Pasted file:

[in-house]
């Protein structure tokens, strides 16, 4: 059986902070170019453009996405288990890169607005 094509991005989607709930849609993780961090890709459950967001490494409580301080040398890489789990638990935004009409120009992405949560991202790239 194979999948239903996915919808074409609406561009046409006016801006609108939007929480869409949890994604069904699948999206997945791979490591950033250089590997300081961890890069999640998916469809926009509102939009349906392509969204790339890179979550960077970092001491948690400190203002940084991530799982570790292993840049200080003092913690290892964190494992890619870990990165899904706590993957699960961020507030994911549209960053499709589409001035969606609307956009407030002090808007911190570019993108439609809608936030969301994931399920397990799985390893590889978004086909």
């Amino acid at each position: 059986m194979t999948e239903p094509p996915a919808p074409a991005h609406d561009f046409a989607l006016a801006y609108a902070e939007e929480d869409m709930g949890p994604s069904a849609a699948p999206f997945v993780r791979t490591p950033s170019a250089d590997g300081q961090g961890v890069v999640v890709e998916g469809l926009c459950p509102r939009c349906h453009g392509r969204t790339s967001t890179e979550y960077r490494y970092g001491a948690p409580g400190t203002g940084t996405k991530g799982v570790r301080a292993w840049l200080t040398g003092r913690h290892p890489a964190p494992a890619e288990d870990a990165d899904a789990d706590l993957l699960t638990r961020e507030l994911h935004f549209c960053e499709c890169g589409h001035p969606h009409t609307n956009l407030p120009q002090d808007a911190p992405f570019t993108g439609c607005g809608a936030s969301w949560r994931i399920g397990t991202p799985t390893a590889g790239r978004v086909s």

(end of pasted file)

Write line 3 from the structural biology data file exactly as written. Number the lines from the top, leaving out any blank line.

């Amino acid at each position: 059986m194979t999948e239903p094509p996915a919808p074409a991005h609406d561009f046409a989607l006016a801006y609108a902070e939007e929480d869409m709930g949890p994604s069904a849609a699948p999206f997945v993780r791979t490591p950033s170019a250089d590997g300081q961090g961890v890069v999640v890709e998916g469809l926009c459950p509102r939009c349906h453009g392509r969204t790339s967001t890179e979550y960077r490494y970092g001491a948690p409580g400190t203002g940084t996405k991530g799982v570790r301080a292993w840049l200080t040398g003092r913690h290892p890489a964190p494992a890619e288990d870990a990165d899904a789990d706590l993957l699960t638990r961020e507030l994911h935004f549209c960053e499709c890169g589409h001035p969606h009409t609307n956009l407030p120009q002090d808007a911190p992405f570019t993108g439609c607005g809608a936030s969301w949560r994931i399920g397990t991202p799985t390893a590889g790239r978004v086909s």